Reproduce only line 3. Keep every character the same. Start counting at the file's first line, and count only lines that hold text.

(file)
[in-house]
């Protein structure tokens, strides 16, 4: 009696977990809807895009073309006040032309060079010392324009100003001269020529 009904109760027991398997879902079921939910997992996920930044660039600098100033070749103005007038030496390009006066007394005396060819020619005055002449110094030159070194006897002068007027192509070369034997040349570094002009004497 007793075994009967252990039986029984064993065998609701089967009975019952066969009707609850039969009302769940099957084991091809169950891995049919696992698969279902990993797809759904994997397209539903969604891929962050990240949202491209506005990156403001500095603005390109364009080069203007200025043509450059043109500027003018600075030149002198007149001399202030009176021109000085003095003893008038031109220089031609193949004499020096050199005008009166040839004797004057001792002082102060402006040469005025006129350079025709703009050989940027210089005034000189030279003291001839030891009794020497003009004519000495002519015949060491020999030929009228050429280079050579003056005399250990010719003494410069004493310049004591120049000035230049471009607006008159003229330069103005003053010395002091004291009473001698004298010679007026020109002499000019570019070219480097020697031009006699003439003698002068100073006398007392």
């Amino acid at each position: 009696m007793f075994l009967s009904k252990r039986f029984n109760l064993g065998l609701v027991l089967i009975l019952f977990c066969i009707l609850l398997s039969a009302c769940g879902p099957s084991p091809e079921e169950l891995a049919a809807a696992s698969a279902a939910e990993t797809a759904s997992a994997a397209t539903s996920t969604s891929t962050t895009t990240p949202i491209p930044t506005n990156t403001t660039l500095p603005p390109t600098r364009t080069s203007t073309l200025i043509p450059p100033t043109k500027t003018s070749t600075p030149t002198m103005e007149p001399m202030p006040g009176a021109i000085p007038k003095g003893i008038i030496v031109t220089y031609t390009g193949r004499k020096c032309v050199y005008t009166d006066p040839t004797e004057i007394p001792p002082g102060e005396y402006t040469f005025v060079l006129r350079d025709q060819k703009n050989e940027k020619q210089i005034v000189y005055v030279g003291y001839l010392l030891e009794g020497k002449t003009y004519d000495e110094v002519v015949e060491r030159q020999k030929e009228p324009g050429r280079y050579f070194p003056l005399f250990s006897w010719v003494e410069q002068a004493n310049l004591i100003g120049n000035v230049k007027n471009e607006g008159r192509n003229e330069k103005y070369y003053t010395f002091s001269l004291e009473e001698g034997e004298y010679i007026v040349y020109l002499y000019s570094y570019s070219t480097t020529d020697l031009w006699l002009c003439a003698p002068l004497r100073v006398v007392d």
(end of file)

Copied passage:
């Amino acid at each position: 009696m007793f075994l009967s009904k252990r039986f029984n109760l064993g065998l609701v027991l089967i009975l019952f977990c066969i009707l609850l398997s039969a009302c769940g879902p099957s084991p091809e079921e169950l891995a049919a809807a696992s698969a279902a939910e990993t797809a759904s997992a994997a397209t539903s996920t969604s891929t962050t895009t990240p949202i491209p930044t506005n990156t403001t660039l500095p603005p390109t600098r364009t080069s203007t073309l200025i043509p450059p100033t043109k500027t003018s070749t600075p030149t002198m103005e007149p001399m202030p006040g009176a021109i000085p007038k003095g003893i008038i030496v031109t220089y031609t390009g193949r004499k020096c032309v050199y005008t009166d006066p040839t004797e004057i007394p001792p002082g102060e005396y402006t040469f005025v060079l006129r350079d025709q060819k703009n050989e940027k020619q210089i005034v000189y005055v030279g003291y001839l010392l030891e009794g020497k002449t003009y004519d000495e110094v002519v015949e060491r030159q020999k030929e009228p324009g050429r280079y050579f070194p003056l005399f250990s006897w010719v003494e410069q002068a004493n310049l004591i100003g120049n000035v230049k007027n471009e607006g008159r192509n003229e330069k103005y070369y003053t010395f002091s001269l004291e009473e001698g034997e004298y010679i007026v040349y020109l002499y000019s570094y570019s070219t480097t020529d020697l031009w006699l002009c003439a003698p002068l004497r100073v006398v007392d």